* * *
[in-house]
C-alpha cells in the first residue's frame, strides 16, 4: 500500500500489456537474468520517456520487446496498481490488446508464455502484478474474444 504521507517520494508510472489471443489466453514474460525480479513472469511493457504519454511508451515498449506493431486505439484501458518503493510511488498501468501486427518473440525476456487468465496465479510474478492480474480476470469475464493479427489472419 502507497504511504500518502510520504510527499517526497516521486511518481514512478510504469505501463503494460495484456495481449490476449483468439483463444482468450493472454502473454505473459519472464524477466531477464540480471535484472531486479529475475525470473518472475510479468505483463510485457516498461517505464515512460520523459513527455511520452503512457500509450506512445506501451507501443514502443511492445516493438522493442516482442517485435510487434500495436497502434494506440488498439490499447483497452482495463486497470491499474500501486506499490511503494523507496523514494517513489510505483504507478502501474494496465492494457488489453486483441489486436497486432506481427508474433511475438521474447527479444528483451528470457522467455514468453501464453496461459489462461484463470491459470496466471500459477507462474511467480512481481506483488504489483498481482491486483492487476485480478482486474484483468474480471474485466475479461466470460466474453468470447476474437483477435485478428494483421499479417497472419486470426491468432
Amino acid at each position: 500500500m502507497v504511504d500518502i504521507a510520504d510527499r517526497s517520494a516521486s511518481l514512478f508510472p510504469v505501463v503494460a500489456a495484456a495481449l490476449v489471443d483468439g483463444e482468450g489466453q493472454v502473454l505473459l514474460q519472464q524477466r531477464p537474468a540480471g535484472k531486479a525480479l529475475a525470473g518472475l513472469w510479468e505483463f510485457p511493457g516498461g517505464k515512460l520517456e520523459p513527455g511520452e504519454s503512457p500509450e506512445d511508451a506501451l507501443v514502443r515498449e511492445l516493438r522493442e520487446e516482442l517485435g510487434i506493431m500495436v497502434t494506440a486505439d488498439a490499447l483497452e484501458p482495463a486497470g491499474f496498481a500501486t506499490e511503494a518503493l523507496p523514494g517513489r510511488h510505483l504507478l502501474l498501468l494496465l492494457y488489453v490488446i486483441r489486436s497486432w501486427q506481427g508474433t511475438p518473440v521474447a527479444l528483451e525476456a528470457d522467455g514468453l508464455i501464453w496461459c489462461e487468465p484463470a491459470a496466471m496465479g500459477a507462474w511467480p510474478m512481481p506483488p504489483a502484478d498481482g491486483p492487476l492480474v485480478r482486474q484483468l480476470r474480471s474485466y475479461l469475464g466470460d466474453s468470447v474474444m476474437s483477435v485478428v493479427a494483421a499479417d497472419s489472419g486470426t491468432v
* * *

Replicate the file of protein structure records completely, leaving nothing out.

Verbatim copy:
[in-house]
C-alpha cells in the first residue's frame, strides 16, 4: 500500500500489456537474468520517456520487446496498481490488446508464455502484478474474444 504521507517520494508510472489471443489466453514474460525480479513472469511493457504519454511508451515498449506493431486505439484501458518503493510511488498501468501486427518473440525476456487468465496465479510474478492480474480476470469475464493479427489472419 502507497504511504500518502510520504510527499517526497516521486511518481514512478510504469505501463503494460495484456495481449490476449483468439483463444482468450493472454502473454505473459519472464524477466531477464540480471535484472531486479529475475525470473518472475510479468505483463510485457516498461517505464515512460520523459513527455511520452503512457500509450506512445506501451507501443514502443511492445516493438522493442516482442517485435510487434500495436497502434494506440488498439490499447483497452482495463486497470491499474500501486506499490511503494523507496523514494517513489510505483504507478502501474494496465492494457488489453486483441489486436497486432506481427508474433511475438521474447527479444528483451528470457522467455514468453501464453496461459489462461484463470491459470496466471500459477507462474511467480512481481506483488504489483498481482491486483492487476485480478482486474484483468474480471474485466475479461466470460466474453468470447476474437483477435485478428494483421499479417497472419486470426491468432
Amino acid at each position: 500500500m502507497v504511504d500518502i504521507a510520504d510527499r517526497s517520494a516521486s511518481l514512478f508510472p510504469v505501463v503494460a500489456a495484456a495481449l490476449v489471443d483468439g483463444e482468450g489466453q493472454v502473454l505473459l514474460q519472464q524477466r531477464p537474468a540480471g535484472k531486479a525480479l529475475a525470473g518472475l513472469w510479468e505483463f510485457p511493457g516498461g517505464k515512460l520517456e520523459p513527455g511520452e504519454s503512457p500509450e506512445d511508451a506501451l507501443v514502443r515498449e511492445l516493438r522493442e520487446e516482442l517485435g510487434i506493431m500495436v497502434t494506440a486505439d488498439a490499447l483497452e484501458p482495463a486497470g491499474f496498481a500501486t506499490e511503494a518503493l523507496p523514494g517513489r510511488h510505483l504507478l502501474l498501468l494496465l492494457y488489453v490488446i486483441r489486436s497486432w501486427q506481427g508474433t511475438p518473440v521474447a527479444l528483451e525476456a528470457d522467455g514468453l508464455i501464453w496461459c489462461e487468465p484463470a491459470a496466471m496465479g500459477a507462474w511467480p510474478m512481481p506483488p504489483a502484478d498481482g491486483p492487476l492480474v485480478r482486474q484483468l480476470r474480471s474485466y475479461l469475464g466470460d466474453s468470447v474474444m476474437s483477435v485478428v493479427a494483421a499479417d497472419s489472419g486470426t491468432v